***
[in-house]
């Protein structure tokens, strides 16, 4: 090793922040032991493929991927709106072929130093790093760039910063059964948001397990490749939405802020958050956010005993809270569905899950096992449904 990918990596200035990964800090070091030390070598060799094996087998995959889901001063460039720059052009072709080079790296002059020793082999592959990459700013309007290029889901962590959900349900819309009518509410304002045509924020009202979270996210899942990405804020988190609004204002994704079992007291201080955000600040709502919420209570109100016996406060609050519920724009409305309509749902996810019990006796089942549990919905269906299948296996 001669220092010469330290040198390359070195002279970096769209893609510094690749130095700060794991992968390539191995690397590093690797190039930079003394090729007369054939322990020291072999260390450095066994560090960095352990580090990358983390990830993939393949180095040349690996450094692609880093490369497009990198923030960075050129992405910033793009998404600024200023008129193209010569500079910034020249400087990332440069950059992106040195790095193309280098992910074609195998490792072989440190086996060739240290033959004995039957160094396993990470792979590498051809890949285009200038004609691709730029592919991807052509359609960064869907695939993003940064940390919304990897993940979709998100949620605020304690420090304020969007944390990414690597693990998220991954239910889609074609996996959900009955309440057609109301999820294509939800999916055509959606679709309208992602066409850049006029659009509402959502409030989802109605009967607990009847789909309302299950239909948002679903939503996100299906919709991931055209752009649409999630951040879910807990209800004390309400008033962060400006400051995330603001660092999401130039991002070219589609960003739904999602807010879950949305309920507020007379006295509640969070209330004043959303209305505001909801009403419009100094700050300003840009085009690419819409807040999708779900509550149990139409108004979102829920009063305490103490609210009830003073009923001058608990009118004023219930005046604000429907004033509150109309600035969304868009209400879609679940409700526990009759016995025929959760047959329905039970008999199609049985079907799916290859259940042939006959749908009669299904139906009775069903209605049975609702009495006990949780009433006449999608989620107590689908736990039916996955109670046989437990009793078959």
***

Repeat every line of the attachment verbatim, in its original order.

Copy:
[in-house]
């Protein structure tokens, strides 16, 4: 090793922040032991493929991927709106072929130093790093760039910063059964948001397990490749939405802020958050956010005993809270569905899950096992449904 990918990596200035990964800090070091030390070598060799094996087998995959889901001063460039720059052009072709080079790296002059020793082999592959990459700013309007290029889901962590959900349900819309009518509410304002045509924020009202979270996210899942990405804020988190609004204002994704079992007291201080955000600040709502919420209570109100016996406060609050519920724009409305309509749902996810019990006796089942549990919905269906299948296996 001669220092010469330290040198390359070195002279970096769209893609510094690749130095700060794991992968390539191995690397590093690797190039930079003394090729007369054939322990020291072999260390450095066994560090960095352990580090990358983390990830993939393949180095040349690996450094692609880093490369497009990198923030960075050129992405910033793009998404600024200023008129193209010569500079910034020249400087990332440069950059992106040195790095193309280098992910074609195998490792072989440190086996060739240290033959004995039957160094396993990470792979590498051809890949285009200038004609691709730029592919991807052509359609960064869907695939993003940064940390919304990897993940979709998100949620605020304690420090304020969007944390990414690597693990998220991954239910889609074609996996959900009955309440057609109301999820294509939800999916055509959606679709309208992602066409850049006029659009509402959502409030989802109605009967607990009847789909309302299950239909948002679903939503996100299906919709991931055209752009649409999630951040879910807990209800004390309400008033962060400006400051995330603001660092999401130039991002070219589609960003739904999602807010879950949305309920507020007379006295509640969070209330004043959303209305505001909801009403419009100094700050300003840009085009690419819409807040999708779900509550149990139409108004979102829920009063305490103490609210009830003073009923001058608990009118004023219930005046604000429907004033509150109309600035969304868009209400879609679940409700526990009759016995025929959760047959329905039970008999199609049985079907799916290859259940042939006959749908009669299904139906009775069903209605049975609702009495006990949780009433006449999608989620107590689908736990039916996955109670046989437990009793078959």